Don’t Center Your Horizon
Some photographers really like centering their horizons and then cropping later on to figure out what they want. Indeed, this is the act of creating the final photo in post-production and not within the camera. That’s fine, but why not negate the need for cropping in the first place and preserve all that great detail?
For starters, we’re going to tell you not to ever center your horizon–centered horizons often make more boring images.
Instead, try to get more of the land, sea or sky. If your sky is cloudless, try to focus more on capturing better photos of the actual land.
Daylight White Balance
When film photographers shot with film way back when, they loaded up their cameras with films like Velvia and knew that it was balanced to daylight. For that reason, lots of them always shot scenes bathed in sunlight. You can do the same thing here with your camera–just set it to daylight. This is also known as 5500K. Daylight is cool and when the golden hour comes around, the warm light will help your camera’s sensor deliver an accurate and beautiful photo.
Of course, if you want to get experimental with your looks, you can try shooting in other white balances. There’s nothing wrong with a tungsten white balance landscape if you’re trying to make the world look like Pluto. But generally speaking, you’re going to get the absolute best colors with Daylight.
Graduated ND Filters and a Neutral Exposure
Graduated ND filters are perhaps the most absolute essential item for any landscape photographer besides a camera and a lens. You see, graduated ND filters are pieces of glass where one part is darkened and the other isn’t. You typically use them to darken the skies because they’re so bright. You can then expose for the land below the sky and get a more even and workable exposure.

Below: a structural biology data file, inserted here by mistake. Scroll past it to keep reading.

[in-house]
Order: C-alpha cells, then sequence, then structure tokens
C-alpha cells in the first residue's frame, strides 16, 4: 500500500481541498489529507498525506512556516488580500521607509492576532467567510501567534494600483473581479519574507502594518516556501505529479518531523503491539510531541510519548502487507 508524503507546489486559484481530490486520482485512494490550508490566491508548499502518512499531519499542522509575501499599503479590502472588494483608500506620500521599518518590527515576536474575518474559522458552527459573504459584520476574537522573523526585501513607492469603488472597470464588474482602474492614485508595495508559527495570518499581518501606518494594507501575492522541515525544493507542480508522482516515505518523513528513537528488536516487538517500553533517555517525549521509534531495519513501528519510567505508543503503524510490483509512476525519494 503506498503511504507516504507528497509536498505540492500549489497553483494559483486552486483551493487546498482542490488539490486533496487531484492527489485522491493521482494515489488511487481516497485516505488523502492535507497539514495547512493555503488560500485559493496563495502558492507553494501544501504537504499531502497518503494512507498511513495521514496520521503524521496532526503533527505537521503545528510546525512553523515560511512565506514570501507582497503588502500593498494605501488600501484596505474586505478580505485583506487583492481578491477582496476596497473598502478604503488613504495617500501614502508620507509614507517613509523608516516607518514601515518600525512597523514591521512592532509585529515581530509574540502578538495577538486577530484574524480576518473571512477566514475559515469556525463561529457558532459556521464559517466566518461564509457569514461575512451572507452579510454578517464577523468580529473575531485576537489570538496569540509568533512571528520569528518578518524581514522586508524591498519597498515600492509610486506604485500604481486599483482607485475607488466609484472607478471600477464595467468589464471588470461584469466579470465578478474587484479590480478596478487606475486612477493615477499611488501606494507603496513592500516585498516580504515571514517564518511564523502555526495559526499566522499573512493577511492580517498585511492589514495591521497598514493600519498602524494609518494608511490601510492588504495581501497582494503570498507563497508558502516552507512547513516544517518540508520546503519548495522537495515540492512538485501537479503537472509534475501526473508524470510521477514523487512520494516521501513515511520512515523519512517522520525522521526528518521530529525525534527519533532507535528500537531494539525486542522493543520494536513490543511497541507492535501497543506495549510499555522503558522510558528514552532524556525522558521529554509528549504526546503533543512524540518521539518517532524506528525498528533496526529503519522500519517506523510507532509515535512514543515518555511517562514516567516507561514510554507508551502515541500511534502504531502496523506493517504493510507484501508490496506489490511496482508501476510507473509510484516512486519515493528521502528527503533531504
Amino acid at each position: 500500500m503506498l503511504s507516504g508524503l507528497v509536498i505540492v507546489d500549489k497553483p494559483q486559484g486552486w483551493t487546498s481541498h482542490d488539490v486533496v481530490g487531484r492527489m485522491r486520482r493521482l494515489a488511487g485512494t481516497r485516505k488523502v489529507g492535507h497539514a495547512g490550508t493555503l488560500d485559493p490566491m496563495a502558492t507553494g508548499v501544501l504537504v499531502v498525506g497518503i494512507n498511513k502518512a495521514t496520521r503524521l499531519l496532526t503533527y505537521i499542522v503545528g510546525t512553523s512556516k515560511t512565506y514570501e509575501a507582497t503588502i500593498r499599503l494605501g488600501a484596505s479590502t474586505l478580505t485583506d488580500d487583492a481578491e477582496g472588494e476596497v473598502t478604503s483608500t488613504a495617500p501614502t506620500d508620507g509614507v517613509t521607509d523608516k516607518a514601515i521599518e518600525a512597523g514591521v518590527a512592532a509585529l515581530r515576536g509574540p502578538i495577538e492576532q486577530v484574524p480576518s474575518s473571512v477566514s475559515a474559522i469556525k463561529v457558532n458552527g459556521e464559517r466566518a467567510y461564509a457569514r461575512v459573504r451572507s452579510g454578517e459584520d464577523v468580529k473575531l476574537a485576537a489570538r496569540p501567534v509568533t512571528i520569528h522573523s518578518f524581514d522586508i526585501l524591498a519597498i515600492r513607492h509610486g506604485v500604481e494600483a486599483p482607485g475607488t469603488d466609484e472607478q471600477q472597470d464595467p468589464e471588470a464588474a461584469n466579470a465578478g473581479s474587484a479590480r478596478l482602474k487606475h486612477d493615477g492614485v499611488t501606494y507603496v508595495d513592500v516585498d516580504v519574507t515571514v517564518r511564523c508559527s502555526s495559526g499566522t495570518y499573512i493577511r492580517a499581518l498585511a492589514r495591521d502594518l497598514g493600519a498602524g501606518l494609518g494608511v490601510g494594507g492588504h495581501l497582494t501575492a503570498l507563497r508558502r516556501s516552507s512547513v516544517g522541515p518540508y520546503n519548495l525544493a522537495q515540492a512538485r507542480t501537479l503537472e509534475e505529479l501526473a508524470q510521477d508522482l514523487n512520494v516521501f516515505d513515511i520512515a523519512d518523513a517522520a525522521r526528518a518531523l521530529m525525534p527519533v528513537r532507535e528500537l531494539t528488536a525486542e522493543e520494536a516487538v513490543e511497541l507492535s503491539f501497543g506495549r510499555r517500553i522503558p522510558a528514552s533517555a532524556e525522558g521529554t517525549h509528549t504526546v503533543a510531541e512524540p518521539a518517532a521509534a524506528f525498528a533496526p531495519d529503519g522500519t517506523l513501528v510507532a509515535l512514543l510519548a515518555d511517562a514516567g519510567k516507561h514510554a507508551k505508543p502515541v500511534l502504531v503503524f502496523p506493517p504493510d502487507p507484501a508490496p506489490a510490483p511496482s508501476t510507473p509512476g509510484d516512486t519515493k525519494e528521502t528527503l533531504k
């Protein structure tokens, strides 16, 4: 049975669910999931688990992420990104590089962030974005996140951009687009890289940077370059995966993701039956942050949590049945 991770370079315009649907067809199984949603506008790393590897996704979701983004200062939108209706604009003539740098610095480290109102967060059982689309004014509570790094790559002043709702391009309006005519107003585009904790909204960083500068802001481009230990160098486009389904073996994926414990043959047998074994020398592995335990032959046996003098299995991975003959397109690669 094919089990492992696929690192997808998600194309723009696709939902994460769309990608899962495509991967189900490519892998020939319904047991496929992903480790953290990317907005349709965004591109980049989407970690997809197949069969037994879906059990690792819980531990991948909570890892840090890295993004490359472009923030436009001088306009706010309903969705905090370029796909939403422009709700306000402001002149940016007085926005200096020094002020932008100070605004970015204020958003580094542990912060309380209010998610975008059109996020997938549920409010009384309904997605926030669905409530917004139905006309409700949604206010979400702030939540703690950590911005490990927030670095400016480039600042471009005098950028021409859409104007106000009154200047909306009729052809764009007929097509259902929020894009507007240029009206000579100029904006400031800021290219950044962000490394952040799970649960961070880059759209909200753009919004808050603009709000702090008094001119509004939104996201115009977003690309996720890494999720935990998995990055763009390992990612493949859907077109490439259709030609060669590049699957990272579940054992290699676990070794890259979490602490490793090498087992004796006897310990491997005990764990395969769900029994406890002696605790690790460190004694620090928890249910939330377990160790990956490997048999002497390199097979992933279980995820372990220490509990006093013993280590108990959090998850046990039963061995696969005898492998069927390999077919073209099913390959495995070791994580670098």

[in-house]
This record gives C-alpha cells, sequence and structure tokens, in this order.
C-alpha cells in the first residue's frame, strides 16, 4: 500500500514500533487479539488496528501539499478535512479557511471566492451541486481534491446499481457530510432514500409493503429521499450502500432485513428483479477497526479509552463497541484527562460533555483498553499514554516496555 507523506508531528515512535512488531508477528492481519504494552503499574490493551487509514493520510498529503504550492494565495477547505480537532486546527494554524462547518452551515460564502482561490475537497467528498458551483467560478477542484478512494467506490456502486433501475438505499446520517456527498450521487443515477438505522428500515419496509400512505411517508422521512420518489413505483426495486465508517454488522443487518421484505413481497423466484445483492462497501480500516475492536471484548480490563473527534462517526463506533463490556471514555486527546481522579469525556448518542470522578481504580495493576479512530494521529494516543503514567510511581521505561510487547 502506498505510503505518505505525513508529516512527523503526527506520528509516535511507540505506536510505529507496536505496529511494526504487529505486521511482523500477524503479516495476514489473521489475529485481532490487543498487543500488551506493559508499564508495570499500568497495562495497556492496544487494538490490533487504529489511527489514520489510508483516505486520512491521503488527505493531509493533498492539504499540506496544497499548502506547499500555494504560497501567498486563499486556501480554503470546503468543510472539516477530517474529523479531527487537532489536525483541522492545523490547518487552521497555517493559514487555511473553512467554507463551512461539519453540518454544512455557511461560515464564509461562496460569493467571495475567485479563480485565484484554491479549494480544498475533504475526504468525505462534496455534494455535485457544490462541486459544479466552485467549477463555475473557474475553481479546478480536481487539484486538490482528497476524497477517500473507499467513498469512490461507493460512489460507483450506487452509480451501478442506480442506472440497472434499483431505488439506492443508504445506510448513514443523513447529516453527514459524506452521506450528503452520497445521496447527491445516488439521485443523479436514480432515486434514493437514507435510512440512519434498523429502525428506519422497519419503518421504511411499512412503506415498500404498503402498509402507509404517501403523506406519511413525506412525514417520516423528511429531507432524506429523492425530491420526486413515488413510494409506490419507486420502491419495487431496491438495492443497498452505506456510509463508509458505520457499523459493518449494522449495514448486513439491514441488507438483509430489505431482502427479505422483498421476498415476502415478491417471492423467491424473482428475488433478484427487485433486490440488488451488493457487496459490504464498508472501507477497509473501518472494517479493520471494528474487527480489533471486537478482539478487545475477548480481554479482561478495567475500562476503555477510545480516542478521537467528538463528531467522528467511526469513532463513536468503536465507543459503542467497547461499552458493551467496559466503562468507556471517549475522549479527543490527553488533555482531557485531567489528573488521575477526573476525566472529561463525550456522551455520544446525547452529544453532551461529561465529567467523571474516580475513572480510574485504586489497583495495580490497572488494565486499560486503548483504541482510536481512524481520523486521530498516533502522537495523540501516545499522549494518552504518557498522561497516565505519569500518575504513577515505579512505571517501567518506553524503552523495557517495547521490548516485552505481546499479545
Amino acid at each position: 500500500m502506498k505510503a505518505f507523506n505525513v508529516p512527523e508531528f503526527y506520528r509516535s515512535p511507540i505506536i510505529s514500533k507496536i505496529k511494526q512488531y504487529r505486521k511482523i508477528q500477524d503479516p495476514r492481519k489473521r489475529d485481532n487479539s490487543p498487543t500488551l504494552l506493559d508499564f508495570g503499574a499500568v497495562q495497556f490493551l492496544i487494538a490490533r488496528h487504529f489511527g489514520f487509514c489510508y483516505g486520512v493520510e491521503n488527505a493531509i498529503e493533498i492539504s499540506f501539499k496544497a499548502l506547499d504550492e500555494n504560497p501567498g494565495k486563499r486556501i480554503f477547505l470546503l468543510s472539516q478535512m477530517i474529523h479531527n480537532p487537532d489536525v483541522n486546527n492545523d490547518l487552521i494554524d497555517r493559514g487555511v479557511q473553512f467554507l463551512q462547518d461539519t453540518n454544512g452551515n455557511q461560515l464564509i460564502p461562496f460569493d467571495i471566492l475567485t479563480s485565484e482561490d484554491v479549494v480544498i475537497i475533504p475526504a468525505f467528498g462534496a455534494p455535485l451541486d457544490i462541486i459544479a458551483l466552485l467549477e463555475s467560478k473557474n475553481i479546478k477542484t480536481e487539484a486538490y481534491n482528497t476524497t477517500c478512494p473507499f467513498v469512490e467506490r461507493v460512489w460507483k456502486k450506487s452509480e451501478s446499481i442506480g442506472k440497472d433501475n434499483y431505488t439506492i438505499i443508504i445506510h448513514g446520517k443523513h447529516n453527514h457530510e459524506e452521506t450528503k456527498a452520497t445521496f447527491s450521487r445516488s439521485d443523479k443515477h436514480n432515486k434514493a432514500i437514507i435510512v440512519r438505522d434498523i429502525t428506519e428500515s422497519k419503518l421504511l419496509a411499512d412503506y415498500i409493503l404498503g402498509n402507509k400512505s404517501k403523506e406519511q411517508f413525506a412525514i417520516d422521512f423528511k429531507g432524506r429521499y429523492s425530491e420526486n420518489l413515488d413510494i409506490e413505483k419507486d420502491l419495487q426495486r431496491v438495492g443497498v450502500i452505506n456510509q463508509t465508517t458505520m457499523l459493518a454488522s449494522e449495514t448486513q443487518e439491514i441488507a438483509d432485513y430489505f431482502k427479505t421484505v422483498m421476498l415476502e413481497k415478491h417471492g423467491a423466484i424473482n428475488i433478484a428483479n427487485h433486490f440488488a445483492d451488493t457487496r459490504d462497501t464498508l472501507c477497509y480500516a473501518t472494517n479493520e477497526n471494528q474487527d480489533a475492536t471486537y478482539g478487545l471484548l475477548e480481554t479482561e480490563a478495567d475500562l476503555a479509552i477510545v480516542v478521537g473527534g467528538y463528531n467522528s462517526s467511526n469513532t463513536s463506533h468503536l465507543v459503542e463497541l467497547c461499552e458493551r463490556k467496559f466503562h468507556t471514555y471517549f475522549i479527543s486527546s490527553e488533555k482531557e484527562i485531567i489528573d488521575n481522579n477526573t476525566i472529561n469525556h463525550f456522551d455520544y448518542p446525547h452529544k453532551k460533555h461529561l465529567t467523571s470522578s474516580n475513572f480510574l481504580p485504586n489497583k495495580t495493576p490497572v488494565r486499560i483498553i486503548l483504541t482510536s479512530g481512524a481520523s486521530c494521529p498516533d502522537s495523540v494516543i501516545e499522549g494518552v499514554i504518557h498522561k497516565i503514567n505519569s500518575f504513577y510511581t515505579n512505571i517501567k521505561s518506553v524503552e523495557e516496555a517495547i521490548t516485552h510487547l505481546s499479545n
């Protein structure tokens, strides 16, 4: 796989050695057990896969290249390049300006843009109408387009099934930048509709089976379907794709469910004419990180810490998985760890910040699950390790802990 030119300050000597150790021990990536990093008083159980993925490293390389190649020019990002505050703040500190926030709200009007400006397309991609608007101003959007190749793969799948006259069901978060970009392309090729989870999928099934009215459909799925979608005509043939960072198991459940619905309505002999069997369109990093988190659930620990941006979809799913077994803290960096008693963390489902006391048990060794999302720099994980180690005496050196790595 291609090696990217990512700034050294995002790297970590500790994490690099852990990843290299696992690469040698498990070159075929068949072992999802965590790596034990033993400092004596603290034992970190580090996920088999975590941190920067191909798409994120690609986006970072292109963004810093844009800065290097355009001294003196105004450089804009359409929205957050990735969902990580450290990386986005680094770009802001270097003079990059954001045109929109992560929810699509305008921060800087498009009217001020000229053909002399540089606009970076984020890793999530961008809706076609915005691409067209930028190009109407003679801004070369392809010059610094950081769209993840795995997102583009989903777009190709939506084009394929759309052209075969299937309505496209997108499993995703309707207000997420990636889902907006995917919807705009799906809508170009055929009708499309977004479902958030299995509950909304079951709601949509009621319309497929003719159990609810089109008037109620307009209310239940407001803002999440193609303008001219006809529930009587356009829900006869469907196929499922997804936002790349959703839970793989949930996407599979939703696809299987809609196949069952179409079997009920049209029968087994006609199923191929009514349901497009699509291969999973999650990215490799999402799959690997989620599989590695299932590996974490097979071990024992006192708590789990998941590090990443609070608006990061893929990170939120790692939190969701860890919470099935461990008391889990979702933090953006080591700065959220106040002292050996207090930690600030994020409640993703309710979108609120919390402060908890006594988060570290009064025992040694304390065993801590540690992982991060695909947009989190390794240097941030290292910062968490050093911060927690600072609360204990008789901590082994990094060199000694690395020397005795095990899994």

Essentially what you’re doing is trying to shoot as low-contrast of a scene as possible. Lots of photographers like to create HDR images in post–which are high dynamic range. But you can get all that in a single photo by shooting low-contrast. That way you almost never need to bracket your exposure.
Variable ND filters and Standard ND filters
Another type of lens filter many photographers reach for are variable ND filters. However, these are used most commonly with seascapes to shoot at a slower shutter speed, lower ISO, and narrow aperture. It’s how you can get dramatic movement captured in the scene.
With a variable ND filter the photographer can dial in how much light cutting abilities are in the exposure. With a standard ND filter, you also can; but you’re more likely to get better colors due to a lack of shifts at all.